15. The court has to keep in mind what has been
stated in Chaman Lal v. State of UP (2004) 7 SCC

525. The requisite factors are: (i) the nature of
accusation and the severity of punishment in case of
conviction and the nature of supporting evidence; (ii)
reasonable apprehension of tampering with the
witness or apprehension of threat to the complainant;
and (iii) prima facie satisfaction of the court in
support of the charge. In Prasanta Kumar Sarkar vs.
Ashis Chatterjee and Another, (2010) 14 SCC 496, it
has been opined that while exercising the power for
grant of bail, the court has to keep in mind certain
circumstances and factors. We may usefully reproduce
the said passage:-

“9….among other circumstances, the factors
which are to be borne in mind while considering
an application for bail are:

(i) whether there is any prima facie or
reasonable ground to be believed that the
accused had committed the offence.

(ii) nature and gravity of the accusation;

(iii) severity of the punishment in the event of

(iv) danger of the accused absconding or fleeing,
if released on bail;

(v) character, behaviour, means, position and
standing of the accused;


(vi) likelihood of the offence being repeated;

(vii) reasonable apprehension of the witnesses
being influenced; and

(viii) danger, of course, of justice being thwarted
by grant of bail.”

16. In Central Bureau of Investigation V. Vijay Sai
Reddy (2013) 7 SCC 452 the Court had reiterated the
principle by observing thus:- “While granting bail, the
court has to keep in mind the nature of accusation,
the nature of evidence in support thereof, the severity
of the punishment which conviction will entail, the
character of the accused, circumstances which are
peculiar to the accused, reasonable possibility of
securing the presence of the accused at the trial,
reasonable apprehension of the witnesses being
tampered with, the larger interests of the public/State
and other similar considerations. It has also to be
kept in mind that for the purpose of granting bail, the
legislature has used the words reasonable grounds for
believing instead of the evidence which means the
court dealing with the grant of bail can only satisfy
itself as to whether there is a genuine case against
the accused and that the prosecution will be able to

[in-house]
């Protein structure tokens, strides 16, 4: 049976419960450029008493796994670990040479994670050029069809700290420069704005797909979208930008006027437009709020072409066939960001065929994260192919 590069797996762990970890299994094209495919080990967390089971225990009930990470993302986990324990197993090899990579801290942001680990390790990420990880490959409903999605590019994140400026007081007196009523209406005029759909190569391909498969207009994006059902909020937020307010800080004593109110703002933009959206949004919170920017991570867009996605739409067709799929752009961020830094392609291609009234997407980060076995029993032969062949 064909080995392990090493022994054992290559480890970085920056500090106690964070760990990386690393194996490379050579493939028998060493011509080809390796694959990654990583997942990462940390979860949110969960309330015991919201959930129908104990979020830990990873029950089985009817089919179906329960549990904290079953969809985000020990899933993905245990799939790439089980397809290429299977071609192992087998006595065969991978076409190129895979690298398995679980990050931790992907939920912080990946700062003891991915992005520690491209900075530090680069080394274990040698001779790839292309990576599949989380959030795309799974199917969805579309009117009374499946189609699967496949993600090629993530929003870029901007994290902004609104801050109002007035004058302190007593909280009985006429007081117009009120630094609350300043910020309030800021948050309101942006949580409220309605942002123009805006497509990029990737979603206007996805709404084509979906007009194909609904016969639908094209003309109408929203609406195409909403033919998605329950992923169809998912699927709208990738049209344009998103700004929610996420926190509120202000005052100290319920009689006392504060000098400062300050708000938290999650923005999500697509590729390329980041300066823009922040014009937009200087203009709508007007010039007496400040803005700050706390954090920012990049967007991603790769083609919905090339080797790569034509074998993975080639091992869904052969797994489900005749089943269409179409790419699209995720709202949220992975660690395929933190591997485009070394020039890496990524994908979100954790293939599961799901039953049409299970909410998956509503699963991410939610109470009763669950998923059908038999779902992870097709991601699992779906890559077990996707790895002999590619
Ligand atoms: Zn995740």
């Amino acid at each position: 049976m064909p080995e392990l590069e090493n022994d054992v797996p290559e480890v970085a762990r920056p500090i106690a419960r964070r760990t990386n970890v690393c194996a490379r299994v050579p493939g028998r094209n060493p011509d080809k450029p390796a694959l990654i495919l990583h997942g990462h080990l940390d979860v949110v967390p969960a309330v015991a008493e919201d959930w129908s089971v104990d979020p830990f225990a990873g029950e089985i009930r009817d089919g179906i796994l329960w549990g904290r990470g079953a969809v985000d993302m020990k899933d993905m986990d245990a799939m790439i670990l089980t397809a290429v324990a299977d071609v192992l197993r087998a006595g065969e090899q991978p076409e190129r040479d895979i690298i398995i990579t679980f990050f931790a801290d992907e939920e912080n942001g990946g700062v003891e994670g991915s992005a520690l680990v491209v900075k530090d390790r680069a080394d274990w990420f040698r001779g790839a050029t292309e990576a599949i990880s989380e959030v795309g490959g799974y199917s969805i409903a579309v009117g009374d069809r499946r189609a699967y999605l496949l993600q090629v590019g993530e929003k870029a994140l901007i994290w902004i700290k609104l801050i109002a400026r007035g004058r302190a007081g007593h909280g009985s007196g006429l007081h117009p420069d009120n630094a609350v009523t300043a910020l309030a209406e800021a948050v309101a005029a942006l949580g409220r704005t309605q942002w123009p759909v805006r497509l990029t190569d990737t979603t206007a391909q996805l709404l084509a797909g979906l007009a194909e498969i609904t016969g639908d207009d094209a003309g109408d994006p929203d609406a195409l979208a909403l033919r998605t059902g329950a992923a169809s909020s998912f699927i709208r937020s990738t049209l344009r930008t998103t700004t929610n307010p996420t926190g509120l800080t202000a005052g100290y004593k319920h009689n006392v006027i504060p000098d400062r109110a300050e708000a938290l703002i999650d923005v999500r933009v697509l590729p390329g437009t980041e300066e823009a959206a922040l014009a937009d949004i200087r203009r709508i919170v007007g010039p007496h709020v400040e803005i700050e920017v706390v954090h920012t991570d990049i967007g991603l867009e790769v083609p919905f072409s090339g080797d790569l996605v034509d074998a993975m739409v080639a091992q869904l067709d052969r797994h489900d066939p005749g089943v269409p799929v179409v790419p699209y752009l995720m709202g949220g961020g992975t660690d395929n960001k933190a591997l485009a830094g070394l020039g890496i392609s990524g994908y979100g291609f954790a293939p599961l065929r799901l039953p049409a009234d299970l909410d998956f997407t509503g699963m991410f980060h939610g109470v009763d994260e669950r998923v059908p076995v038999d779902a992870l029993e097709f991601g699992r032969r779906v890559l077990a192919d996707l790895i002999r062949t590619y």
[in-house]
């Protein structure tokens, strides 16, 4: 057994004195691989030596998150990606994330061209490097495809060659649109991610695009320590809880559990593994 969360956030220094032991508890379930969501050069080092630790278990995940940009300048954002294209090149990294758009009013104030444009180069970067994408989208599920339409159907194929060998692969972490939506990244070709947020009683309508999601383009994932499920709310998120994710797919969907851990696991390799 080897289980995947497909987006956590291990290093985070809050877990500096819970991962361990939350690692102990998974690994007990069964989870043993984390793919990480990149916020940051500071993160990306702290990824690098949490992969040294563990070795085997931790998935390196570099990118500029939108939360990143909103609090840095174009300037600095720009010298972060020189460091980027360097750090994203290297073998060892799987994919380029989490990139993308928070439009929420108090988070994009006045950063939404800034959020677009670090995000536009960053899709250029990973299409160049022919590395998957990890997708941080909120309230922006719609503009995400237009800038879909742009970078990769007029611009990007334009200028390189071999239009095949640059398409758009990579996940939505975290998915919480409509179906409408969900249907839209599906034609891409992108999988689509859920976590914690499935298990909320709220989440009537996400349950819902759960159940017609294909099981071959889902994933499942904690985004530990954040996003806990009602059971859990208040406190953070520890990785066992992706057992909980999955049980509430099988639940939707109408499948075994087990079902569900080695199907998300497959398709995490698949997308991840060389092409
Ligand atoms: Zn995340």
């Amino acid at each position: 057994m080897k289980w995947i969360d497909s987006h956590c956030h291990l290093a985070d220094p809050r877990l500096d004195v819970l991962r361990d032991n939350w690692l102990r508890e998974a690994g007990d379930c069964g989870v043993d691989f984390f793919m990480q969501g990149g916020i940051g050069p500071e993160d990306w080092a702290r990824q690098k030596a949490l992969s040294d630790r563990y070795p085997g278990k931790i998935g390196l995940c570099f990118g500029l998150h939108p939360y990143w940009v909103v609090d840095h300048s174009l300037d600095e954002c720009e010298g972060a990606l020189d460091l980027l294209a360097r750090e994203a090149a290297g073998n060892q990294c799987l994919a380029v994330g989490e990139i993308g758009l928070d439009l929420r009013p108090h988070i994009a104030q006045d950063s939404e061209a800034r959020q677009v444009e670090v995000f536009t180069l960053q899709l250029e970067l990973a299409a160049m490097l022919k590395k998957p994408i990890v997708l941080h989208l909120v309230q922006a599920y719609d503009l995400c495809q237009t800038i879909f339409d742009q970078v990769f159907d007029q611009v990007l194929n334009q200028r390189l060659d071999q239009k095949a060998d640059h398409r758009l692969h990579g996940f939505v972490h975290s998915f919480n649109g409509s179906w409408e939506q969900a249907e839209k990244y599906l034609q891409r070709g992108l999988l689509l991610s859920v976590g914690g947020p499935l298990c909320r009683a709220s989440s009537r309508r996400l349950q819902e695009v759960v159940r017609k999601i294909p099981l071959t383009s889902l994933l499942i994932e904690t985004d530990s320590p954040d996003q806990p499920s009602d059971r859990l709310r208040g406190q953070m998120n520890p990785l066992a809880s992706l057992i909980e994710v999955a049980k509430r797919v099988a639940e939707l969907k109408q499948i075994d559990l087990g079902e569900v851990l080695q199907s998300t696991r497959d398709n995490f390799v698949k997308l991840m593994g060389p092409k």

produce prima facie evidence in support of the
charge. It is not expected, at this stage, to have the
evidence establishing the guilt of the accused beyond
reasonable doubt.”

17. From the aforesaid principles, it is quite clear that
an order of bail cannot be granted in an arbitrary or
fanciful manner. In this context, we may, with profit,
reproduce a passage from Neeru Yadav vs. State of
Uttar Pradesh and another (2014) 16 SCC 508
wherein the Court setting aside an order granting bail

“The issue that is presented before us is whether
this Court can annul the order passed by the High
Court and curtail the liberty of the 2nd
respondent. We are not oblivious of the fact that
the liberty is a priceless treasure for a human
being. It is founded on the bed rock of
constitutional right and accentuated further on
human rights principle. It is basically a natural
right. In fact, some regard it as the grammar of
life. No one would like to lose his liberty or barter
it for all the wealth of the world. People from
centuries have fought for liberty, for absence of
liberty causes sense of emptiness. The sanctity of
liberty is the fulcrum of any civilized society. It is
a cardinal value on which the civilisation rests. It

cannot be allowed to be paralysed and
immobilized. Deprivation of liberty of a person has
enormous impact on his mind as well as body. A
democratic body polity which is wedded to rule of
law, anxiously guards liberty. But, a pregnant and
significant one, the liberty of an individual is not
absolute. The society by its collective wisdom
through process of law can withdraw the liberty
that it has sanctioned to an individual when an
individual becomes a danger to the collective and
to the societal order. Accent on individual liberty
cannot be pyramided to that extent which would
bring chaos and anarchy to a society. A society
expects responsibility and accountability from the
member, and it desires that the citizens should
obey the law, respecting it as a cherished social
norm. No individual can make an attempt to
create a concavity in the stem of social stream. It
is impermissible. Therefore, when an individual
behaves in a disharmonious manner ushering in
disorderly things which the society disapproves,
the legal consequences are bound to follow. At
that stage, the Court has a duty. It cannot
abandon its sacrosanct obligation and pass an
order at its own whim or caprice. It has to be
guided by the established parameters of law.”

The Supreme Court in the case of Dinubhai Boghabhai Solanki
vs. State of Gujarat and Others, reported in (2018) 11 SCC 129
has held as under:-

”33. We are not suggesting that Mr. Solanki and his
nephew are the persons responsible for the murder of
Amit Jethwa. That charge which is levelled against
them and other accused persons has to be proved in
the trial by cogent evidence. We are also mindful of
the principle that standard of proof that is required in
such criminal cases is that the guilt has to be proved
beyond reasonable doubt. However, at the same